+dataplane, where you have a bunch of digital inputs to the box, and some
+number of outputs in the data plane, and there's a separate control plane
+(configuration) that's often loaded from a ROM or flash chip externally
+when the chip boots up. Depending on what you put in, it can look
+different. Fast, since it's implemented at the HW level.
+
+If you take a bunch of CLBs and put them in an array, and you put a bunch
+of wiring through that array, that is configurable wiring.
+
+If we made this chip and went through the process, when we turned it into a
+single chip, we'd take everything we put into this, it'd be less than a
+square millimeter of 22nm silicon.
+
+Talk about how FPGAs make it easy to connect external devices to a
+microprocessor.
+
+Course material: we can start from systems perspective: systems are
+composed of datapath and control (FSM), or we can start from the very
+bottom: transistors compose gates, which get turned into registers and
+combinational logic, which gets turned into state and next state logic,
+which make up the control. Also, storage and math/ALU (from registers and
+combinational logic) makes up the datapath.
+
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+CS 150 Lab Lecture 0
+====================
+August 24, 2012
+---------------
+
+Note: please make sure to finish labs 2 and 4, since those will be going
+into your final project. Labs will run first 6 weeks, after which we will
+be starting the final project.
+
+Large design checkpoint, group sizes < 3.
+
+stuff.
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+CS 150: Digital Design & Computer Architecture
+===============================================
+August 28, 2012
+---------------
+
+Admin
+-----
+
+Lab: cardkey, working on that. Not a problem yet. Labs: T 5:30-8:30, W 5-8,
+θ 5-8. Discussion section: looking for a room. Office hours online. &theta;
+11-12, F 10:30-11:30. In 512 Cory.
+
+Reading: Ch. 4 (HDL). This week: through 4.3 (section that talks about
+structural Verilog). For next week: the rest. It is Verilog only; we're not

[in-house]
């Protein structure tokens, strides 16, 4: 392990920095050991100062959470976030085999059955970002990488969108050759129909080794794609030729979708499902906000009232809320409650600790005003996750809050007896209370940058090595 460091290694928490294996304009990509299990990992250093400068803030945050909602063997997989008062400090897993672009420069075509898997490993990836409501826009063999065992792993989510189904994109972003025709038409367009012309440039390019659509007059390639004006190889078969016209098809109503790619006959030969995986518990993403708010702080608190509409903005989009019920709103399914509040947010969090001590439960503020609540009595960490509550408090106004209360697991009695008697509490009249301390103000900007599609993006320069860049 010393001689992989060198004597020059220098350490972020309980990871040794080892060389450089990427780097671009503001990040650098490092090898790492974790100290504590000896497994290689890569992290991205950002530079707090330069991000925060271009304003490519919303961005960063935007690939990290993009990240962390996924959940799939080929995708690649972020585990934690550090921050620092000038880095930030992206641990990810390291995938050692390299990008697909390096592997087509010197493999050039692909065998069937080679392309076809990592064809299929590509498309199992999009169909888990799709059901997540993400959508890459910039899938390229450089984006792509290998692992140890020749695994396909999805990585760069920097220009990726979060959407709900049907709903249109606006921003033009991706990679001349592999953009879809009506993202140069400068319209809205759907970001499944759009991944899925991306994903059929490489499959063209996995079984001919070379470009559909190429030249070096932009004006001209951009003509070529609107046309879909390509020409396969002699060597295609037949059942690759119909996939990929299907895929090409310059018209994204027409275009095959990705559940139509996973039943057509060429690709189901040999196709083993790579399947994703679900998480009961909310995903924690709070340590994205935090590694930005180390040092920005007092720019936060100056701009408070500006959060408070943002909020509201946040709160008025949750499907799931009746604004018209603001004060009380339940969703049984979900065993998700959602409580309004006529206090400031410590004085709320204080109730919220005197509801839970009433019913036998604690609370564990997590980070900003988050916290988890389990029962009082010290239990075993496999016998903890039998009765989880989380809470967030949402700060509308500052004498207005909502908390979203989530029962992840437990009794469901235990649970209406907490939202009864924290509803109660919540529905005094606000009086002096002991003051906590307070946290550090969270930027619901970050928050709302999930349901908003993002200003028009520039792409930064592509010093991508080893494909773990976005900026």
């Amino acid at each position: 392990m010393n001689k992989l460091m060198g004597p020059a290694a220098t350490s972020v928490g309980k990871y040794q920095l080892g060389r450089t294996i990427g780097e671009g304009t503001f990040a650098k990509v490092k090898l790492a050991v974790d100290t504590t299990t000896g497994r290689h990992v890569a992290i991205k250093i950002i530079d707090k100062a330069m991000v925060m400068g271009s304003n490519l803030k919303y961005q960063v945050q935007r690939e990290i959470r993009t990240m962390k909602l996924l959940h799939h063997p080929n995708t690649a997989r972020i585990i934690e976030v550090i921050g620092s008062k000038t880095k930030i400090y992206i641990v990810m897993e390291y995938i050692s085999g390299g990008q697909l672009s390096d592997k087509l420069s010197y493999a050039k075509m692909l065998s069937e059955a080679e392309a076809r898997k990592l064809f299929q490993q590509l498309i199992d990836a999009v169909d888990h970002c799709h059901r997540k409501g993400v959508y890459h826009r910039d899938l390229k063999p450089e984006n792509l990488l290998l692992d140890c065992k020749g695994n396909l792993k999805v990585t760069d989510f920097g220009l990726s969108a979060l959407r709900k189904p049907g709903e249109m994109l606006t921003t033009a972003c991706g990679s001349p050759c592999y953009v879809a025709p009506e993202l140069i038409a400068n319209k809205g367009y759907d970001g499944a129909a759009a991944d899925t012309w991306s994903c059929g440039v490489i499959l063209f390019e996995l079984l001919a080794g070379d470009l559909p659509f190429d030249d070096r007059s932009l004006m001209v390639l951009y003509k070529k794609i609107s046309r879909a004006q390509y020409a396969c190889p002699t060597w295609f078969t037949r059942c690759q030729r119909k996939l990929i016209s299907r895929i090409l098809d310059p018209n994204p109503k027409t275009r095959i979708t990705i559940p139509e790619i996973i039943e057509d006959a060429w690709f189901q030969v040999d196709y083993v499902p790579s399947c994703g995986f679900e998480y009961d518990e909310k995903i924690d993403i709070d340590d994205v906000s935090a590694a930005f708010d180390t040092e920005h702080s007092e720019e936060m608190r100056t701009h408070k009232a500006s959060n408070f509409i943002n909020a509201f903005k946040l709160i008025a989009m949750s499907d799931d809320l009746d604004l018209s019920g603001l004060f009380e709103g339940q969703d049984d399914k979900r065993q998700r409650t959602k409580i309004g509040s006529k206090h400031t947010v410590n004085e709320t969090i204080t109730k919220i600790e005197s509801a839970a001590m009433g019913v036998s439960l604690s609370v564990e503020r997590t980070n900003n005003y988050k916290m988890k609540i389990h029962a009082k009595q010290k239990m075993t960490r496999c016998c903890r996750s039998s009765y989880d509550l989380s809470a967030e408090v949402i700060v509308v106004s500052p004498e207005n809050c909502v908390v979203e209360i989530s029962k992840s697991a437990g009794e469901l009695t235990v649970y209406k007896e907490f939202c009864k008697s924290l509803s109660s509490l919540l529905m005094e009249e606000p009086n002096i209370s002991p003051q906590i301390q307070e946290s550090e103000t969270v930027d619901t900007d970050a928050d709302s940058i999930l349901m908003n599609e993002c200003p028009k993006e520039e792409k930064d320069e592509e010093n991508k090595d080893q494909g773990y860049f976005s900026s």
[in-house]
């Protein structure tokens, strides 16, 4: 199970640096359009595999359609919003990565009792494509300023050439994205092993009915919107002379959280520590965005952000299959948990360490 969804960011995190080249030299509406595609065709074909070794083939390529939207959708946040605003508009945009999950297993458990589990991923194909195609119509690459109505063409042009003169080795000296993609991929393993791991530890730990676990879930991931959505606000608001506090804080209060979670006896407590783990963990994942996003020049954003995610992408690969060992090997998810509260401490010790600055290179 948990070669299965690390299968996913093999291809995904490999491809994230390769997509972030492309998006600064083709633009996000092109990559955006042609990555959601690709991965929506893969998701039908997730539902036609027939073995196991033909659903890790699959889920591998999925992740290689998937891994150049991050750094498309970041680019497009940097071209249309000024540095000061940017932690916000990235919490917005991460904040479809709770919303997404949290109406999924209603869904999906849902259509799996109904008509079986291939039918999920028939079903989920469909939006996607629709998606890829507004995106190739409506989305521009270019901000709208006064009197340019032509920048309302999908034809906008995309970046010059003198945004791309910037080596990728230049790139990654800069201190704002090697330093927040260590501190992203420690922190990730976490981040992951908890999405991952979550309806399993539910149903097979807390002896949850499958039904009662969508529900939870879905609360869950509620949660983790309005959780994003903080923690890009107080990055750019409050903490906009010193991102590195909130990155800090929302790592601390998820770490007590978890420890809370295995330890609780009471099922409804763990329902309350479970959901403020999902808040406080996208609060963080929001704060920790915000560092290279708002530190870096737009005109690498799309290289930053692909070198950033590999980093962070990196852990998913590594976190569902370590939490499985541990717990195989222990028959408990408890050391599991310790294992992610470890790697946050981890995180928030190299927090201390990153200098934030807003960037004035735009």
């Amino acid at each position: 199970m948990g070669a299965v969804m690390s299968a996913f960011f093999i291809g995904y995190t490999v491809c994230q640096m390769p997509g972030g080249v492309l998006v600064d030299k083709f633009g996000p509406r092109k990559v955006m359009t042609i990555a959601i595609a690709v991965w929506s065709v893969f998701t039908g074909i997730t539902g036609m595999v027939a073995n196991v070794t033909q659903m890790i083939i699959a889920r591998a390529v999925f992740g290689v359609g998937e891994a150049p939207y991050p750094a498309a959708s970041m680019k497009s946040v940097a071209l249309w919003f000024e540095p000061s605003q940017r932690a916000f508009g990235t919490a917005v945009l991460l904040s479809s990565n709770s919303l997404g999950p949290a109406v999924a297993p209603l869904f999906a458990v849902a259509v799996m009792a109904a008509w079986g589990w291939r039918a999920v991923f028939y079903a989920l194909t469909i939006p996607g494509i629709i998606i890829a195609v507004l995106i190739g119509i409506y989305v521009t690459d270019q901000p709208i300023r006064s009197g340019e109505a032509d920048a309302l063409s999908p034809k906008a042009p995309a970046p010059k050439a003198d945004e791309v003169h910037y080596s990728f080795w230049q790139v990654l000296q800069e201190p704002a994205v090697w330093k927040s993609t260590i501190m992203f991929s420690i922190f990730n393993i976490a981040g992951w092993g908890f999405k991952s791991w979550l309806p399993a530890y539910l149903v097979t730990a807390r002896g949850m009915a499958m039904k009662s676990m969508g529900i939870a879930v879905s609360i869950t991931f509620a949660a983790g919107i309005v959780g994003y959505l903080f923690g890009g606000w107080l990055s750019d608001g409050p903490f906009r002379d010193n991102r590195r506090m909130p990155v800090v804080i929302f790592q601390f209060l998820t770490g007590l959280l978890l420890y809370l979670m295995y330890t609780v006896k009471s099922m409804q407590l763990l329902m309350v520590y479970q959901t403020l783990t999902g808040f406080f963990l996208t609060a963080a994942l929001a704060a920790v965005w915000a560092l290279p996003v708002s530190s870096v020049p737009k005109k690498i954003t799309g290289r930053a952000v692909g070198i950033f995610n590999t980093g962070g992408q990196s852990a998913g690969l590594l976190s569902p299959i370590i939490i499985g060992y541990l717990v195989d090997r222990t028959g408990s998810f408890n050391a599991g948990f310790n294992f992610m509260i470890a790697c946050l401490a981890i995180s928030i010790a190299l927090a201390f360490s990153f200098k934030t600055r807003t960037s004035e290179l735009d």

+going to need VHDL. If you get an interview question in VHDL, answer it in
+Verilog.
+
+Taxonomy
+--------
+you've got HDLs, and there are really two flavors: VHDL and
+Verilog. Inside of Verilog you've got structural (from gates) and
+behavioral (say output is equal to a & b).
+
+Abstraction
+-----------
+Real signals are continuous in time and magnitude. Before you do anything
+with signals, these days, you'll discretize in time and magnitude --
+generally close enough to continuous for practical purposes. If it's a
+serial line, there's some dividing line in the middle, and the HW has to
+make a decision. Regular time interval called CLK; two values of
+magnitude is called binary.
+
+Hierarchy
+---------
+Compose bigger blocks from smaller blocks. Principle of reuse -- modularity
+based on abstraction is how we get things done (Liskov). Reuse tested
+modules. Very important design habit to get into. Both partners work on and
+define interface specification. Layering. Expose inputs and outputs and
+behavior. Define spec, then divide labor.
+
+One partner implements module, one partner implements test harness.
+
+Regularity: because transistors are cheap, and design time is expensive,
+sometimes you build smaller (simpler) blocks out of tested bigger
+blocks. Key pieces of what we want to do with our digital abstraction.
+
+Abstraction is not reality. Simulation: Intel FDIV bug in the original
+Pentium. Voltage sag because of relatively high wire resistance.
+
+Lab 0: our abstraction is structural Verilog. There are tons of online
+tutorials on Verilog; Ch 4.3 in H\&H is a good reference on that; your TAs
+are a good reference. Pister's not a good reference on the syntax. You're
+allowed to drop a small number of different components on your circuit
+board and wire them up. If you want to make some circuit, you can.
+
+Powers of two!
+
+FDIV bug: from EE dept at UCLA: outraged that they had not done exhaustive
+testing.
+